Two days before the stockmarket made its all-time top in the Dow at 17,365 on 19 September, I wrote: “This is an important week in the markets, make no mistake. As we approach the end of September – traditionally one of the weakest months for stock markets – there are several events that are potentially market-changing.”
Is this the start of a major collapse or a buying opportunity?
I believe the date of 19 September will go down in the annals of stockmarket history as marking the all-time top of the Dow.
That 1,000 point-plus decline is almost 6% and has taken 17 days. It now trades at the same level as in August. The rally from the August low took 30 days – almost twice as long as the decline.
In Monday’s post, I noted that the A-B-C declines in 2012 had a similar time relationship – the declines took about half the time as the rallies for the same price difference. I have found that this is a common feature in large markets.
To very accurately forecast a major turn following a 66-month roaring bull market was no lucky guess. I arrived at it using my tramline methods – and the all-important sentiment data.
But is this the start of a major collapse, or another buying opportunity? That is the question all are asking. Most people will talk their book. If they own shares, they will discount the idea of a major collapse. That is natural – and provides the fuel for bear market selling when they can stand the pain of loss no more as markets decline.
And it is impossible to answer definitively, of course. But as a trader, rather than an investor, that question is almost irrelevant. I am interested in following the path of least resistance, whichever way the market takes me.
That is not to say I will not consider taking a long-term position. In fact, since I managed to catch the all-time high, which I do not expect the market to exceed for a very long time, this is one occasion when I can be relaxed about carrying a long-term trade.
I know I will see sharp rallies along the way, but unless the market takes out my break-even stop, I can afford to stay with the trade as long as it takes.
What the charts are telling us
There is no question that risk is being shunned and small caps are therefore weaker than the blue chips.
Junk bonds are some of the riskiest on the bond board – and the chart isn’t pretty (for the bulls):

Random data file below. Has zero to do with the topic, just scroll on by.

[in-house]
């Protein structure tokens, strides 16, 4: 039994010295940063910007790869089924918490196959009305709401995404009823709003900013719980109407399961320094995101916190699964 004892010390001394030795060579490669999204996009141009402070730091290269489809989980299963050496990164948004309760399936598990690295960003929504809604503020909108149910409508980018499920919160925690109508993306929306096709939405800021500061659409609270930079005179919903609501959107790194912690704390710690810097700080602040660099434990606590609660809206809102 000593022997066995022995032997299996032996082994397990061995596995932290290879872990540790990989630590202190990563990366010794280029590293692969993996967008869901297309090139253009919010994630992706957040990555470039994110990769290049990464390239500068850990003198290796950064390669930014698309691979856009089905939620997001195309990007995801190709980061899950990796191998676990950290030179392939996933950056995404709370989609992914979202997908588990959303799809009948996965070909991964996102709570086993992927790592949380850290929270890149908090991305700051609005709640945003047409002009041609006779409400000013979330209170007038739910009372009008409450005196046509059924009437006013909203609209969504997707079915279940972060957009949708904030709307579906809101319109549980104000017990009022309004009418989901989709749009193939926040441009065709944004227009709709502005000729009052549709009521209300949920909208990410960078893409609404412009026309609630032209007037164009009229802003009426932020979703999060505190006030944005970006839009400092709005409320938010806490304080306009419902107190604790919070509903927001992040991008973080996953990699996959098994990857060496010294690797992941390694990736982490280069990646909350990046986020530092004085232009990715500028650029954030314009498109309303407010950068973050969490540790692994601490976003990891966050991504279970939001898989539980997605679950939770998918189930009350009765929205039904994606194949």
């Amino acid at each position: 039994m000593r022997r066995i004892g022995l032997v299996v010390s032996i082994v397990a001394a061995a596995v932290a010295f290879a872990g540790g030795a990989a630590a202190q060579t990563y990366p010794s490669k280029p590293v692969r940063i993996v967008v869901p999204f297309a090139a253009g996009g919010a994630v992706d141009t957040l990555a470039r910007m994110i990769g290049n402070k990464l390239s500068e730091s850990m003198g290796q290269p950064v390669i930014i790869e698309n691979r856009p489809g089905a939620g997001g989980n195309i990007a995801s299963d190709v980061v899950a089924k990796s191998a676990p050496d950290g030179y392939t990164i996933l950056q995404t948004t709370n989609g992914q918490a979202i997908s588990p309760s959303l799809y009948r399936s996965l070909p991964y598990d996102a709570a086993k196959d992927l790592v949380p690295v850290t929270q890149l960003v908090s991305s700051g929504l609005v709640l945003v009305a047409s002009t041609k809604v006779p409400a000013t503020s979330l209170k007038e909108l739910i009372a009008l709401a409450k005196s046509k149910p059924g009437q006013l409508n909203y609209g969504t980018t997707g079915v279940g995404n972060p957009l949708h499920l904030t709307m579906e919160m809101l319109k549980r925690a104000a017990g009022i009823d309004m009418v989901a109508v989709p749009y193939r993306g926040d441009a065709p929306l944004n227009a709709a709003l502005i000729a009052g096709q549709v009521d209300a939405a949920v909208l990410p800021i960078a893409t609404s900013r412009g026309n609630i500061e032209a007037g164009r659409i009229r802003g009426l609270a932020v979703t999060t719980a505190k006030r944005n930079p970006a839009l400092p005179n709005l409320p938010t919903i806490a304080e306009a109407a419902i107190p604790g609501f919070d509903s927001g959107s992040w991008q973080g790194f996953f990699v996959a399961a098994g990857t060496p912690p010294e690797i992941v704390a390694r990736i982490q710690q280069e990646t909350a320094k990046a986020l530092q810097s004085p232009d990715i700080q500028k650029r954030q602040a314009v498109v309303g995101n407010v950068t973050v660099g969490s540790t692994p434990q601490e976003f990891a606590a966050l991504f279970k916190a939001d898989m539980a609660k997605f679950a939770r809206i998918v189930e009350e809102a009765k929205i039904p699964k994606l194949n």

Chart courtesy stockcharts.com
Support levels have given way, and note that trading volumes are decreasing on rallies and increasing on declines – a bearish sign. The twin peaks make up a classic double top. This chart is ominous for stocks – and bonds of all stripes.
Let’s review other stock indexes.
It has now lost 13% and broken a key level of support:
There was plenty of warning for an impending decline with the very large negative-momentum divergence going into the high. And note the high occurred at the round-number 10,000 level (see S&P 500 chart below). Hmm.
Also, there is a head and shoulders top pattern on this daily chart, and this is a reversal pattern. The trend has changed.
I do not use moving averages for trading, but a lot of institutional investors do – and here is their most-watched 200-day moving average. The market has clearly broken below it for the first time in almost two years. This is not a bullish development.
But the sharp decline has taken the market close to my third tramline, which is normally a place of support. Also, momentum has reached oversold levels from where previous rallies have started. A decent bounce is possible, but if the market cannot stage one soon, further sharp losses are on the cards.
Note that the top was reached at the round-number 2,000 level (see DAX).
Resource companies have been hit especially hard as commodity prices have slumped, and the FTSE contains many of these multi-nationals:
Again, important support levels have been breached, but momentum has reached oversold levels. This is no guarantee that the market will recover, though. During heavy selling periods, markets have no respect for support or oversold levels.
Because the very clear wedge pattern has been broken, my major lower target is the start of the wedge – namely the 5,200 area.
Is the bubble ready to burst?
At the start of this post, I asked whether the markets are warning of a depression. Such a thought was hardly on anyone’s mind only a few short weeks ago, and anyone suggesting it was considered a crank (or worse).
With these huge losses since 19 September, more people are coming round to the possibility. After all, there are record levels of debt in the financial system and asset prices have been propped up by record low interest rates in recent years.
The belief that stockmarkets are in bubbles waiting for a pin to show up is gathering steam. I have had that belief for many months.